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People with PH.D.s Earn 10 Times More Than Those With High-School Diplomas

By on April 7, 2016

Different studies show that people with higher levels of education earn more and have lower unemployment rates. Recently, Julio César Hernández, assistant professor at Universidad del Turabo’s School of Business & Entrepreneurship, analyzed “the effect of academic degrees on wages in Puerto Rico,” for the Department of Labor & Human Resources’ Tendencias magazine, and he concluded that on average, a person with a Ph.D. earns 10 times more throughout his/her lifetime than a person with a high-school diploma.

Just going from a high-school diploma to an associate degree means an increase of $300,000 over a person’s lifetime, which represents a 125% increase. People with professional degrees (such as doctors, lawyers, etc.) or Ph.D.s are in the highest wage levels.Graduandos

Having higher education not only allows people to obtain higher incomes, but also reduces their unemployment rate. For example, people who completed a college degree are half as likely to be unemployed than those who did not finish college.

Wage differences by educational levels are even greater when comparing Puerto Rico with the U.S. The wage differential of a person with a high-school diploma is 500% higher in the U.S. than in Puerto Rico, while the pay gap is 200% for those with associate degrees and bachelor’s degrees. The gap narrows as education levels increase. For master’s and professional degrees, the lifetime wage difference is 100% between the U.S. and Puerto Rico. “This may have implications for public policy seeking to reduce outmigration, since migration is expected to be less profitable to the extent that there are smaller salary differentials,” Hernández said.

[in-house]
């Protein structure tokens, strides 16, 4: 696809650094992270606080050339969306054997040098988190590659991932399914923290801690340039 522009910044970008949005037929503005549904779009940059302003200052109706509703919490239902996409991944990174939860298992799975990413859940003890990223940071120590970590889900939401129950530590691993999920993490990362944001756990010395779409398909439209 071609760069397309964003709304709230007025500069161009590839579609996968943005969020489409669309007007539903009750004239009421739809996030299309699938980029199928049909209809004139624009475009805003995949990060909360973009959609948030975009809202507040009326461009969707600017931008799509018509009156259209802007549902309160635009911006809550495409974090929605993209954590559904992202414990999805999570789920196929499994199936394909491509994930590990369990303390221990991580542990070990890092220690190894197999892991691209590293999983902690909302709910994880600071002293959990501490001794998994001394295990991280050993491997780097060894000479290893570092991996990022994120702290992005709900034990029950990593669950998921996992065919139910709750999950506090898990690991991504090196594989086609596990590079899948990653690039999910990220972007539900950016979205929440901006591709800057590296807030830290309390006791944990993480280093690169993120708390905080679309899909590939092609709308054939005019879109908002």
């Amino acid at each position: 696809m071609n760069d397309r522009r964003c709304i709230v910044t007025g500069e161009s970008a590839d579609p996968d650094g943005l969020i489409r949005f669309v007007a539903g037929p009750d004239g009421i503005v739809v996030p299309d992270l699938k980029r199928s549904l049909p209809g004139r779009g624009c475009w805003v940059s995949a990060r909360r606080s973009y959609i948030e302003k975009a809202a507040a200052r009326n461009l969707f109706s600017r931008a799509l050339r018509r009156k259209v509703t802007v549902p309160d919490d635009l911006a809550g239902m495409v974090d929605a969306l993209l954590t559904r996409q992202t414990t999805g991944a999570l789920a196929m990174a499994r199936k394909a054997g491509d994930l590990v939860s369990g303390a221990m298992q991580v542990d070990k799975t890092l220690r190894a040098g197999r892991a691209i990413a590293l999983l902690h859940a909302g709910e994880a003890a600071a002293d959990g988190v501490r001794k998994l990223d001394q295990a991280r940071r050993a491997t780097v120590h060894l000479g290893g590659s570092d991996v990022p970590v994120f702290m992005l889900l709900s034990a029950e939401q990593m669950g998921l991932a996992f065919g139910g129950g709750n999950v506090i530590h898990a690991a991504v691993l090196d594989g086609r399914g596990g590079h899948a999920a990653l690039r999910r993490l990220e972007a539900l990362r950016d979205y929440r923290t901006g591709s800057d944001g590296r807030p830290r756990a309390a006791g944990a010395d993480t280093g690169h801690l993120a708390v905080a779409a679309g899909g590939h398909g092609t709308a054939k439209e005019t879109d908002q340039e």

The analysis shows that it is more profitable for Puerto Ricans to improve their educational levels than those living in the U.S. The increase in wages received with each degree obtained is relatively larger in Puerto Rico than in the U.S. While in the U.S. a person who goes from a high-school diploma to an associate degree can increase his/her salary by 32% throughout their lifetime, in Puerto Rico, this increase is 125%. Another difference is that people with Ph.D.s are in the highest wage level in Puerto Rico, while in the U.S., those with professional degrees occupy higher salary scales.

The increase in lifetime work wages is also studied by gender and race. Women obtained the highest increase in wages when they obtain a master’s or Ph.D. degree, but they earn less than men at all education levels, except when they only have a high-school diploma. In that case, women earn more.

Men with associate degrees earn 73% more than women at the same educational level. The gender pay gap is 53% for bachelor’s degrees and 55% for master’s degrees. Women with professional degrees will obtain lifetime salaries that are 31% less than those of men with the same education level. Women with Ph.D.s will receive salaries that are 24% less than those of men. Hernández explained that these differences “do not necessarily respond to factors associated with employment discrimination” and could be associated with factors such as specialization by gender, time of entry and length of stay in the labor market associated with births and caring for relatives—although the fact that these tasks fall exclusively on women’s shoulders could be viewed as discriminatory.

Race also affects wage levels. For example, black men receive salaries that are 31% lower than whites with the same level of education, associate degrees.

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